In the following reaction, a chromium complex is formed during the Étard reaction:

enter image description here

I have the following questions:

  1. How is this complex formed?
  2. How does its hydrolysis take place? (What's the mechanism?)

Wikipedia gives a different mechanism for the same reaction. I am in doubt which is correct? enter image description here

@Jan is this the correct mechanism?

enter image description here

  • $\begingroup$ Wikipedia’s mechanism is basically the same. $\endgroup$ – Jan Sep 3 '16 at 9:11
  • $\begingroup$ How ? There is disubstitution in book and mono substitution on Wikipedia. I am unable to figure out how after disubstitution hydrolysis takes place? I understand hydrolysis when monosubstituted. $\endgroup$ – JM97 Sep 3 '16 at 9:13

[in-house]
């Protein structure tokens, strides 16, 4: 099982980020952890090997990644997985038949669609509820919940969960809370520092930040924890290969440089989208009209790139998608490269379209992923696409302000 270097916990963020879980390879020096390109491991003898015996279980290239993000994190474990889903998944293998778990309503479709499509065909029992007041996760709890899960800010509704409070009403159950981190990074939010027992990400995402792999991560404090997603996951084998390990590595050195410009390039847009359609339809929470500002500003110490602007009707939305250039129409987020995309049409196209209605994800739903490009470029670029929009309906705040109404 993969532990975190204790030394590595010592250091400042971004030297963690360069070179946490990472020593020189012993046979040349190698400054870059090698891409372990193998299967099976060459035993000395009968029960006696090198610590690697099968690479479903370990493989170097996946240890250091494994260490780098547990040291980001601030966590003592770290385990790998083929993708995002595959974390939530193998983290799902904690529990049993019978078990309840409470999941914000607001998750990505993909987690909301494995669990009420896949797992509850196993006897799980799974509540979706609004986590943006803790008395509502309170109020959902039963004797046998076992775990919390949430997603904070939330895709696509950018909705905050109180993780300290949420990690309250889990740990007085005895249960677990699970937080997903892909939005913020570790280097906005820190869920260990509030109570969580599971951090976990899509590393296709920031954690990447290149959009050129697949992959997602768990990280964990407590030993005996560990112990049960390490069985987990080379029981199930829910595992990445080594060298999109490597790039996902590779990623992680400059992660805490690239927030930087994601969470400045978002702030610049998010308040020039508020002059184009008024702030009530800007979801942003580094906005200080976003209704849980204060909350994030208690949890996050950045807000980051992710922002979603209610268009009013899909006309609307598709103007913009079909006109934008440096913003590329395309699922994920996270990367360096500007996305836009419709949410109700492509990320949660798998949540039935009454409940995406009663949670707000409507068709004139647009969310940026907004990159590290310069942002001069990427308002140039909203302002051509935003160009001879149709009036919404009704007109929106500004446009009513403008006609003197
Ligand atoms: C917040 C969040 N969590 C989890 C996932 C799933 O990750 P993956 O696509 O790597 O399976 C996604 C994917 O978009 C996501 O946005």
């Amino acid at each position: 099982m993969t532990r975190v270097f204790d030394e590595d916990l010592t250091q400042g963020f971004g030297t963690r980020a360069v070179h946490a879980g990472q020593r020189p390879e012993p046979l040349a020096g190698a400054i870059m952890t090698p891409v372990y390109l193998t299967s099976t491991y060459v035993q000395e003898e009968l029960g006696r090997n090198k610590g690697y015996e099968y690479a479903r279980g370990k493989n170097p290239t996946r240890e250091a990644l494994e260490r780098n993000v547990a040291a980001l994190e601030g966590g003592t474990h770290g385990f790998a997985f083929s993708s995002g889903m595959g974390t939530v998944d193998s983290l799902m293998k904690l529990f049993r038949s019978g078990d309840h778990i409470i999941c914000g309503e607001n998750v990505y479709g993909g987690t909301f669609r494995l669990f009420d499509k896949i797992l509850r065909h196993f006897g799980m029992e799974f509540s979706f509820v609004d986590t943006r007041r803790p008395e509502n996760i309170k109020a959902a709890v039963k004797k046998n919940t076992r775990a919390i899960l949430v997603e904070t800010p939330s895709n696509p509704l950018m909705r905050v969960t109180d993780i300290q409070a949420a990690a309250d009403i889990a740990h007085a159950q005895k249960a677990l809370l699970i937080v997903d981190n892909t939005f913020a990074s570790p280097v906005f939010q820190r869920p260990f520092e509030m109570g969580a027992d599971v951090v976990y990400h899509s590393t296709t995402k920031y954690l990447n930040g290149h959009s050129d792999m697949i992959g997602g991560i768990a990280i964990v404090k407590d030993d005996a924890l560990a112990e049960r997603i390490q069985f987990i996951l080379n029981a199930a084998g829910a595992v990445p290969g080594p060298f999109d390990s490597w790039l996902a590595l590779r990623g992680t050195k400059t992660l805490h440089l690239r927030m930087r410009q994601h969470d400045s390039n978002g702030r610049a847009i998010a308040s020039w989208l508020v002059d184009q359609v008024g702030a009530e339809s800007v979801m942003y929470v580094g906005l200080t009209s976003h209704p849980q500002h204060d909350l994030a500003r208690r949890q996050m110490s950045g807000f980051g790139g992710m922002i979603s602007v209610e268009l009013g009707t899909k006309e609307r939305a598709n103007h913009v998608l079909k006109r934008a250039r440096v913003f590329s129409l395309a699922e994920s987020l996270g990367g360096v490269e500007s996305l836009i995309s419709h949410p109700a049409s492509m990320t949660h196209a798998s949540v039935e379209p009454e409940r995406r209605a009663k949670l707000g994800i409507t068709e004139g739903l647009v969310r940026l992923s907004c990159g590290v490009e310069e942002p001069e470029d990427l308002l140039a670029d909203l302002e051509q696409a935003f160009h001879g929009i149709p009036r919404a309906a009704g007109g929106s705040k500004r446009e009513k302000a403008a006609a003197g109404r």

• $\begingroup$ Ooooh, now I see it, the two escaped me. But you can think of $\mathrm{S_N2}$ type attack of a water molecule to chromium, displacement of one alcoholate which then rearranges to displace the second one. I’m not in a place where I can draw compounds now though (and won’t be until in a few days). $\endgroup$ – Jan Sep 3 '16 at 9:16
  • $\begingroup$ 1) pubs.acs.org/doi/abs/10.1021/ic200877f . The proposed mechanism is radical, though it is yet to be proven experimentally. However, the mixture of products is in agreement with this proposal. 2) The mechanism would be extremely hard to prove, but I suppose it should be an addition/dissociation type mechanism, similar to nucleophilic substitution at $sp^2$ carbon atoms. $\endgroup$ – permeakra Sep 3 '16 at 9:53
  • $\begingroup$ @Jan I am uploading the picture of hydrolysis please check it in the answers column. $\endgroup$ – JM97 Sep 3 '16 at 10:21

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